COMMONLY USED FRENCH FOODS
It does not matter which food you name: if it is prepared by a French cook it will look and taste “French”. Therefore, we must conclude that the foods themselves are not French, but surely the preparation technique, the seasonings that enhance their flavors, and the way they are served make all the difference. “Vive la difference!” Mainly the French enjoy foods that take time and care and are as lovingly prepared today as they were a few hundred years ago: sauces, soups and stews. It is understandable too that bread in many forms, but especially the ubiquitous baguette, must be a staple French food, although regional “crusty breads” are gaining in popularity. How else to mop up those sauces, savor the soups, and accompany those stews!
Vegetables are treated with the respect they deserve and are always fresh, freshly cooked, and served as a separate course, while salads are stark in their simplicity, quivering with crispness, aglow with the shimmer of a simple vinaigrette.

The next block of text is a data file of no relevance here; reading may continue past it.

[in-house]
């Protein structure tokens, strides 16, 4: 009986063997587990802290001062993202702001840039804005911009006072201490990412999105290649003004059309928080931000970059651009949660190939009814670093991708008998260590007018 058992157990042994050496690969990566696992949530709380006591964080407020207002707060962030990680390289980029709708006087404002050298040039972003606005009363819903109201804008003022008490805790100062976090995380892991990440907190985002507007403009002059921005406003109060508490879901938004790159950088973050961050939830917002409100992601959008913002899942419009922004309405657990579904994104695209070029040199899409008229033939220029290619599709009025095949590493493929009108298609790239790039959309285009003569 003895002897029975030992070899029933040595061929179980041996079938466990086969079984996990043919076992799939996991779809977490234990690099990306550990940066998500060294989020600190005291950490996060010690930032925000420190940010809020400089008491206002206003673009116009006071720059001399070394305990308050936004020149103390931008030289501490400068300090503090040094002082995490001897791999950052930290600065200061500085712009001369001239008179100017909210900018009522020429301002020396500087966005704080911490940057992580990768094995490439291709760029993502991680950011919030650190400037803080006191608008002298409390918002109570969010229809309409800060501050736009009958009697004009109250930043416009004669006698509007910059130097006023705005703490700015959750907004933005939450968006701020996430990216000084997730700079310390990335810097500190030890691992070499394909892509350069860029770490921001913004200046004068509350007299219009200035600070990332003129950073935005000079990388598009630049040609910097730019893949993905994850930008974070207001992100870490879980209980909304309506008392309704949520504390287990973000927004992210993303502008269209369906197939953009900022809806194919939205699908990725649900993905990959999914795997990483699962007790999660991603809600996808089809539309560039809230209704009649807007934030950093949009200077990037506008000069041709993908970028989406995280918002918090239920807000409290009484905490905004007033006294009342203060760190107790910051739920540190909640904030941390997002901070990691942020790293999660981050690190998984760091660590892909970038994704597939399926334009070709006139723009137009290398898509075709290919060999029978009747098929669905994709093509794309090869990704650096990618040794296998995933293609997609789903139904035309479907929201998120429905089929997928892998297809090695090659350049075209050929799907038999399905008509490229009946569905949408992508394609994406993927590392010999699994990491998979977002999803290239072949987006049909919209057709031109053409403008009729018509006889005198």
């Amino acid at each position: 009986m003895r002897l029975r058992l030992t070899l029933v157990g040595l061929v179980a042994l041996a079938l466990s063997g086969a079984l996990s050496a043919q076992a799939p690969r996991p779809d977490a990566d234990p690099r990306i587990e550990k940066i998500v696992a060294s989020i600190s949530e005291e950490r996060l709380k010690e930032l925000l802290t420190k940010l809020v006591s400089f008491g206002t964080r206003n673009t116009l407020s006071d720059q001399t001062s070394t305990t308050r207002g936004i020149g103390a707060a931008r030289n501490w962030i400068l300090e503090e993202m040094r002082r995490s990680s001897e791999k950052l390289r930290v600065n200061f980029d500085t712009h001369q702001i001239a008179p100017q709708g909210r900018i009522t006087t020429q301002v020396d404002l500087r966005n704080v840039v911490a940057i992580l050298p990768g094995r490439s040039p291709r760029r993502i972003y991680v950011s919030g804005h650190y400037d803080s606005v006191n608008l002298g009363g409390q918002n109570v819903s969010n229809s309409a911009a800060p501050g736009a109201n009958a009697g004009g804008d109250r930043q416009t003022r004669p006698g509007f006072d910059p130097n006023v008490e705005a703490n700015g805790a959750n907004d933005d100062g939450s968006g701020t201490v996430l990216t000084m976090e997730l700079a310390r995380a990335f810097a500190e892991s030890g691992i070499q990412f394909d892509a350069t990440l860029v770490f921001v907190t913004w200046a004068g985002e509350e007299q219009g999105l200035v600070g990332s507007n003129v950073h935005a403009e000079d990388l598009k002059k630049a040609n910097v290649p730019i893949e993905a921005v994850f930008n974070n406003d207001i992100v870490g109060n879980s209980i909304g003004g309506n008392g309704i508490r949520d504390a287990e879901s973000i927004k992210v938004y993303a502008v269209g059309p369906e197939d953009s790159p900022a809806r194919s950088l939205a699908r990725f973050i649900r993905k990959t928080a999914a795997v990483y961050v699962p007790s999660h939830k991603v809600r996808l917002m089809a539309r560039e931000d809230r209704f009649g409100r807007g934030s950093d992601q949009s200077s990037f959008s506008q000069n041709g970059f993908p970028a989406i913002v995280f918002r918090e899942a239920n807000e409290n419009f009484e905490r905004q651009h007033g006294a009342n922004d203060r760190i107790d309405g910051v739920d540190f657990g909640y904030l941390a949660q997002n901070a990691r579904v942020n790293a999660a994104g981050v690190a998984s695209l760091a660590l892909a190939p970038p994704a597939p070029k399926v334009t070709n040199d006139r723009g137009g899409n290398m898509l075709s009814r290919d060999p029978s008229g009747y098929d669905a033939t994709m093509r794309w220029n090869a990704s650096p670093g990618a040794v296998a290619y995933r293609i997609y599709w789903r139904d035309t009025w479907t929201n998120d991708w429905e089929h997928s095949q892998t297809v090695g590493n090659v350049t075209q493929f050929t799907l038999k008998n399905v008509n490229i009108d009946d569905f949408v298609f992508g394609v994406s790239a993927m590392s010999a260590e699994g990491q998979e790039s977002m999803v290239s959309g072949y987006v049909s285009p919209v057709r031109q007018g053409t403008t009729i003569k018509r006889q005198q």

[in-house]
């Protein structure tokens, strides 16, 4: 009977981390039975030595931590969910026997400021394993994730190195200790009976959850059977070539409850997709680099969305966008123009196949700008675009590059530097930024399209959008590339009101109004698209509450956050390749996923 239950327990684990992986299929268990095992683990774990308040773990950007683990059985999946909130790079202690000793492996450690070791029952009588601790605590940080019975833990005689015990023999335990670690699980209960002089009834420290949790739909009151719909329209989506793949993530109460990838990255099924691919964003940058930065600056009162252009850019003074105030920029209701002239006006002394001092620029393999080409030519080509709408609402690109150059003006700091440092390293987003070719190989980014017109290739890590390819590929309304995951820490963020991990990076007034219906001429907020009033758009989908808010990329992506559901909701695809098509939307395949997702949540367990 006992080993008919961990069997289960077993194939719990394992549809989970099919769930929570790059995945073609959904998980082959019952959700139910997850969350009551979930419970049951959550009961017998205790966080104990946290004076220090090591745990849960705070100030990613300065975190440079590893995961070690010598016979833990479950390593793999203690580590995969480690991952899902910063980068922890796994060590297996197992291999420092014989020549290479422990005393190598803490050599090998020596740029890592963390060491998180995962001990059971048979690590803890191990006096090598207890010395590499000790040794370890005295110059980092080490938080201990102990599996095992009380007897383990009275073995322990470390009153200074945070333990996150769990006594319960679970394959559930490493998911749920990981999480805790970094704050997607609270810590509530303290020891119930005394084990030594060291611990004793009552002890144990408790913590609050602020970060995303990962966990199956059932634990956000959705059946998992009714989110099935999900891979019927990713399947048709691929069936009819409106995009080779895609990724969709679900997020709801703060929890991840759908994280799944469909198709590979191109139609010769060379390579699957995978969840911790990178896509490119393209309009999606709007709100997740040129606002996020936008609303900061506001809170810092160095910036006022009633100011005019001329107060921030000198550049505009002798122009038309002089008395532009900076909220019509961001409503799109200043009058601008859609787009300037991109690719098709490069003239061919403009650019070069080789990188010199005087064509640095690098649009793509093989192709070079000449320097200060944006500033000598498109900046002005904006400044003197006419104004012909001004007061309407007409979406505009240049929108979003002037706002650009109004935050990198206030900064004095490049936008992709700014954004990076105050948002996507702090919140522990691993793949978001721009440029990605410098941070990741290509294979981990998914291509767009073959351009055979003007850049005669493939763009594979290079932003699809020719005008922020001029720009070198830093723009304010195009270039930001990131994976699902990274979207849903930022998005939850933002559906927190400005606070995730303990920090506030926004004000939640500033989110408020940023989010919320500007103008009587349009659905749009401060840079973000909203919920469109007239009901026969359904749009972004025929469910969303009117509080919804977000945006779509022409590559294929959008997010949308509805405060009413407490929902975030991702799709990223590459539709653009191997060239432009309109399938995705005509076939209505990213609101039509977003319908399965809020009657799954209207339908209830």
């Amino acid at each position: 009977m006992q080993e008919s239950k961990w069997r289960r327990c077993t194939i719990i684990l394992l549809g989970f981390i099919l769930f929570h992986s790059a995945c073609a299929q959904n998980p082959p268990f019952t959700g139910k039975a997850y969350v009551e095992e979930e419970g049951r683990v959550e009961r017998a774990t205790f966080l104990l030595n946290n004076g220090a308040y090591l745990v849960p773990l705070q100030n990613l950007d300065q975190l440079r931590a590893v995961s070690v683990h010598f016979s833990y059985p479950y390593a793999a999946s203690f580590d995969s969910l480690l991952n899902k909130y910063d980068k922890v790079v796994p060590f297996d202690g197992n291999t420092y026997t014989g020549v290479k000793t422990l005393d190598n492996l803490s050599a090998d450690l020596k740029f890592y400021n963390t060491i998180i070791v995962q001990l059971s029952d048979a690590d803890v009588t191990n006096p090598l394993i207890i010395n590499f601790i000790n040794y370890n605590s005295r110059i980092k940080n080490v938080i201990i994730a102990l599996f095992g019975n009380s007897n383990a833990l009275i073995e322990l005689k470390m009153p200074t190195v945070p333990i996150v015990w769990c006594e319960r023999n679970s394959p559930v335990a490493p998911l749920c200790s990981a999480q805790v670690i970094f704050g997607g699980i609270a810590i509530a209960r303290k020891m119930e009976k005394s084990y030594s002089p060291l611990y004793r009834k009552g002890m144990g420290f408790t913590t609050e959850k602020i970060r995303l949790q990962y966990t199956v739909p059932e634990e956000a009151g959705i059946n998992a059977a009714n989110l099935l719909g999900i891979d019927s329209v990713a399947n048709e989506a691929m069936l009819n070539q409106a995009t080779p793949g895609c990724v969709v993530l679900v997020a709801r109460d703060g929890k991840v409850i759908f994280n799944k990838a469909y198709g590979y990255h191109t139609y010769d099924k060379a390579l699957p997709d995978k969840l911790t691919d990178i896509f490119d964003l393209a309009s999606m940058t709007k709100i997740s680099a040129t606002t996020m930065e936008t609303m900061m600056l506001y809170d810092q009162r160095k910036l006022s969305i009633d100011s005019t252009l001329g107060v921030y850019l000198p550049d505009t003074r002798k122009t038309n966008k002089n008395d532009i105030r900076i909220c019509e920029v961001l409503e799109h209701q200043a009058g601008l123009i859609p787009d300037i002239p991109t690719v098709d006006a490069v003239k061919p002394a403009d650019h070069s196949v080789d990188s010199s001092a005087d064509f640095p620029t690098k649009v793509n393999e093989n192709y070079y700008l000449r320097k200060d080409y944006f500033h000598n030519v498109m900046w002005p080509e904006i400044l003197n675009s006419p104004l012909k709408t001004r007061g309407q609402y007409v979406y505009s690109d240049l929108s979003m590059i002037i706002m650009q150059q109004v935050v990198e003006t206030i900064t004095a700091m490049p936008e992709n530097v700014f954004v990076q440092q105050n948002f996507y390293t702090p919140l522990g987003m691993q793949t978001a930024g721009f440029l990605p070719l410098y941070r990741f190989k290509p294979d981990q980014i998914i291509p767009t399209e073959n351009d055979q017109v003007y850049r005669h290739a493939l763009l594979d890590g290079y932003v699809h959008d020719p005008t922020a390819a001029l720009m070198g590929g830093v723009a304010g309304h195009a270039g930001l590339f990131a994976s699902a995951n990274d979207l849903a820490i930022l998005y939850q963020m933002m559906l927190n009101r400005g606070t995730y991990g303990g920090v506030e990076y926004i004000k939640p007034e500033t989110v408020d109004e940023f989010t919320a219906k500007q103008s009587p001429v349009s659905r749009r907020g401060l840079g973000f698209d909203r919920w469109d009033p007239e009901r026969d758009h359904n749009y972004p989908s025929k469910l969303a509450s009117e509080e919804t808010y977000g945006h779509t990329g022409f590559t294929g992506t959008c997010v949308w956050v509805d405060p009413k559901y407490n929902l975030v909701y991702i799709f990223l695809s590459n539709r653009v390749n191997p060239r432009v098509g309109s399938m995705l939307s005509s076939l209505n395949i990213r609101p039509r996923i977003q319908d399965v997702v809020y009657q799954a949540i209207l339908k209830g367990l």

Fruits may be served in many forms but none so eloquent as the choicest served on a plate with nothing but a drop of dew to assure its freshness and a wedge of cheese to accompany its juiciness. Water is for bathing, cleaning, and occasionally an ingredient of necessity, but to the French it is not something one drinks. The beverage of France is wine, which graces the table, whets the appetite, and enlivens food flavors. What could be more basic than wine? And also the seasonings! Fragrant fresh herbs, a whiff of scallions or shallots, chives or leeks and, with a gentle hand, a little garlic.